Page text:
Protesters march against Trident in Glasgow
Hundreds of protesters have joined MSPs and union leaders at a march in Glasgow against nuclear weapons.
Organisers, the Scrap Trident Coalition, led campaigners through Glasgow city centre before holding a rally in George Square.
Campaigners want to see the UK government dispose of nuclear weapons.
The Trident missile system, Britain's nuclear deterrent, is carried by submarines based at the Faslane naval base on the Clyde, near Helensburgh.
Police say up to 1,000 protesters were at the march, which is part of a weekend of events with workshops remaining in George Square on Sunday.
Some activists aim to stage a further protest on Monday by forming a blockade outside Faslane.
The Scrap Trident Coalition said 29 MSPs supported their campaign.
The SNP backs the removal of Trident from Scottish waters but changed its policy last year to support membership of Nato, in the event of a Yes vote in the referendum in September next year.
Scottish Greens leader Patrick Harvie said: "A debate led by the Scottish Greens in the last session of parliament resulted in a historic vote against the renewal of Trident and we continue to call for communities reliant on military jobs to be helped to diversify.
"It is vital that those of us who want to see Trident scrapped also make the case against outdated overblown military budgets and pro-nuclear clubs like Nato.
"An independent Scotland that took a different tack from the UK would send a very powerful message to the international community about the folly of military aggression."
The president of teachers' union, the Educational Institute of Scotland, Susan Quinn, will attend the rally.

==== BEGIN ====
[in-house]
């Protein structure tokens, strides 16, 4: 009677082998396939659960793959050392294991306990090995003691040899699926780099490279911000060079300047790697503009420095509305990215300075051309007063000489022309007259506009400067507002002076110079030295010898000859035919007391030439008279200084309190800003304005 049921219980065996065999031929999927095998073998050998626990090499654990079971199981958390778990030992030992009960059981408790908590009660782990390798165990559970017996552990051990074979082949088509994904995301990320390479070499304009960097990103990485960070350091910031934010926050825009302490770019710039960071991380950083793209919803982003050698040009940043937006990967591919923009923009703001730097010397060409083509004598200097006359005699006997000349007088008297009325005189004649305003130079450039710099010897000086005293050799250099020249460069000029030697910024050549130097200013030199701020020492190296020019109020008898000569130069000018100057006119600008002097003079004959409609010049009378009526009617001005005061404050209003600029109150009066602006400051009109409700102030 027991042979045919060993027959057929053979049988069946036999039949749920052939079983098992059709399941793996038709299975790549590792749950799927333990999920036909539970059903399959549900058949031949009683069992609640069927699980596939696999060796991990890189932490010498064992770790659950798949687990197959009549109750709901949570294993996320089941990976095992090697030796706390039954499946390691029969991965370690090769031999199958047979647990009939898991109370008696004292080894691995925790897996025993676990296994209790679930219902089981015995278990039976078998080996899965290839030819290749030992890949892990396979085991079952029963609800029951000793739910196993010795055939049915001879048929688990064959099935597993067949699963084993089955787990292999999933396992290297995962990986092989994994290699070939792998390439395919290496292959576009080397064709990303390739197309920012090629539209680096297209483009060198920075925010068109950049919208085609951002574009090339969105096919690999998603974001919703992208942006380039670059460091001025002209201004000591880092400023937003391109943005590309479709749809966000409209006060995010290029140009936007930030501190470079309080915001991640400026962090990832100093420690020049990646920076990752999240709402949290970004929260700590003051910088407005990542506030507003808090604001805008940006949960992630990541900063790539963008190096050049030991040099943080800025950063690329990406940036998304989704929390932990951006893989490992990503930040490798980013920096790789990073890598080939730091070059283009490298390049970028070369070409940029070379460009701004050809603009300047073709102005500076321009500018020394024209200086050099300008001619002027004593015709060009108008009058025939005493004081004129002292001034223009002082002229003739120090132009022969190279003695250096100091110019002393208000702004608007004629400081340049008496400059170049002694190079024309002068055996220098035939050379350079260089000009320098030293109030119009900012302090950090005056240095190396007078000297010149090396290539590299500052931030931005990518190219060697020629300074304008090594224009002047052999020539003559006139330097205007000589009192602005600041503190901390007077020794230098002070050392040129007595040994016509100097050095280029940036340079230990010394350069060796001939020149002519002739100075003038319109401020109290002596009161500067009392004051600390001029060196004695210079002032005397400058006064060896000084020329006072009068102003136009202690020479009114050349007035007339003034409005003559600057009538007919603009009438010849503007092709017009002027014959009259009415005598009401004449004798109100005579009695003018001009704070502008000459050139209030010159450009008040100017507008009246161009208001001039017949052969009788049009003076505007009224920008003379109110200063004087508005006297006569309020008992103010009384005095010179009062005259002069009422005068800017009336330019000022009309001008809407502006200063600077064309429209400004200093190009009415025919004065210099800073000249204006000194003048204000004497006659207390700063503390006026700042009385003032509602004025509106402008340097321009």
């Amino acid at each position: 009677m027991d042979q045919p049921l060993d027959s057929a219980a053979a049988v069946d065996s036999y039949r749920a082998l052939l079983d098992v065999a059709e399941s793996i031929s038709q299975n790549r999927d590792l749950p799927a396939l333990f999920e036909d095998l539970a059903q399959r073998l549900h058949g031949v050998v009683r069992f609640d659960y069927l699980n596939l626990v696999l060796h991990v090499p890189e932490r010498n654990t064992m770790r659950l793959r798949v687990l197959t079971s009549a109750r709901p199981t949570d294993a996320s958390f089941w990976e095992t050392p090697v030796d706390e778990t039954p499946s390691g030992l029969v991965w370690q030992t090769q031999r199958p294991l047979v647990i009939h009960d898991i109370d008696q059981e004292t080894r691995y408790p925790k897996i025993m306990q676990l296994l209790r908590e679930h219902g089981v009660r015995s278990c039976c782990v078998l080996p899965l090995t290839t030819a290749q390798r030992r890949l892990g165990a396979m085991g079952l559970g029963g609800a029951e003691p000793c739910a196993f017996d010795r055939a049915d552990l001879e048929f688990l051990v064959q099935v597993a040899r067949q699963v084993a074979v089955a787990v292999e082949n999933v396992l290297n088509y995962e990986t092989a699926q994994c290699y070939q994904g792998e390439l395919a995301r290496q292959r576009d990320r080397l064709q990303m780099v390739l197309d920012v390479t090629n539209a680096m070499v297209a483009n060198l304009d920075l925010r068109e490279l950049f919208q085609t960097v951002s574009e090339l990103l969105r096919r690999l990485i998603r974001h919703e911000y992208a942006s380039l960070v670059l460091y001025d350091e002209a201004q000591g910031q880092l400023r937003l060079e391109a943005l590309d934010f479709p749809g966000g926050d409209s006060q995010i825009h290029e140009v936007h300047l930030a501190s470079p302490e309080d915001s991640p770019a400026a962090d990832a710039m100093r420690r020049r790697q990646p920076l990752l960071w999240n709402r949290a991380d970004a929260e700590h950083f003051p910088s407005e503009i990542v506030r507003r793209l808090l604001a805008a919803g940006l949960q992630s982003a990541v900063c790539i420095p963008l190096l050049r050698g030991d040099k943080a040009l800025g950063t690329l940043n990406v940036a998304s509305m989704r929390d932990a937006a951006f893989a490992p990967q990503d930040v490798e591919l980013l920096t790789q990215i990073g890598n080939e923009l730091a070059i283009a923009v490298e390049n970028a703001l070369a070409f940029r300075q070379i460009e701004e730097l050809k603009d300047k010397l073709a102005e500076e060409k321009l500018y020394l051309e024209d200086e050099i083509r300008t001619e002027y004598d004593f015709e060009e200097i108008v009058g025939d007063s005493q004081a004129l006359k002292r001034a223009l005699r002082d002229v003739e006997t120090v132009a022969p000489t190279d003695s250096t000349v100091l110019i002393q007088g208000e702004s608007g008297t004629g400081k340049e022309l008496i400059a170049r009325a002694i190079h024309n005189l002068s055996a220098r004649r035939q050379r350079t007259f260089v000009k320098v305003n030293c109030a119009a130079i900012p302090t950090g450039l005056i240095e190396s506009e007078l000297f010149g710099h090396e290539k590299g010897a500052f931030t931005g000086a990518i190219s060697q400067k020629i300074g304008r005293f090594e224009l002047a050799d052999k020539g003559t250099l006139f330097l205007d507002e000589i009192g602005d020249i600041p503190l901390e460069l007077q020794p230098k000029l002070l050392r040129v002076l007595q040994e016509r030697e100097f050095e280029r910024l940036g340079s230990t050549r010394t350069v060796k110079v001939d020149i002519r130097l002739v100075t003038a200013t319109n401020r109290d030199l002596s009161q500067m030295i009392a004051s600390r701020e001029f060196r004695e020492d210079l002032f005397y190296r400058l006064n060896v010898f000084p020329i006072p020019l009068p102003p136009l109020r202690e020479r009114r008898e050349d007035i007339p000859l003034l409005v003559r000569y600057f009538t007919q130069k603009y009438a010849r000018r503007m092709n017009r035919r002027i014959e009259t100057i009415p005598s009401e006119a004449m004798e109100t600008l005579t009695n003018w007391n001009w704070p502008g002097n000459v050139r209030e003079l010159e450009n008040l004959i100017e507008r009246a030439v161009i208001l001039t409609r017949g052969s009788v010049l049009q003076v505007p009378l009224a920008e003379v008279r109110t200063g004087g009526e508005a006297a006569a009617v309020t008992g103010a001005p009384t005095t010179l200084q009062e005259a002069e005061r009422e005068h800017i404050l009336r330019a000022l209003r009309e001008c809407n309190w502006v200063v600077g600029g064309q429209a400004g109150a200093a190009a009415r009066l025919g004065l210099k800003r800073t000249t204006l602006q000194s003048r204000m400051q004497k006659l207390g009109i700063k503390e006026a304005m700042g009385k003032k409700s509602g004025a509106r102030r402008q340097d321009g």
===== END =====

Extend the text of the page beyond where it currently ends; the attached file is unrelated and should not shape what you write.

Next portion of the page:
She said: "The EIS is a long-standing affiliate of the campaign for nuclear disarmament and are happy to support any opportunity to raise issues around Trident.
"We see the ongoing funding of this project as a waste of public money especially in times of harsh cuts to spending in all areas of the public sector."
Meanwhile, the Church of Scotland's Sally Foster-Fulton, convener of the church and society council, sent a message of support ahead of the march.
She said: "The Church of Scotland has been against nuclear weapons and in favour of unilateral disarmament for over four decades.
"Scotland stands at a pivotal place in history and regardless of the outcome of the referendum, now is the time to discuss, debate and decide what kind of nation we want to be - what kind of nation we want to leave as a legacy to our children and theirs.
"Is a world burdened with the scourge of nuclear weapons a place we want to live in and leave behind? They are a profound evil and their potential for irretrievable harm is immense."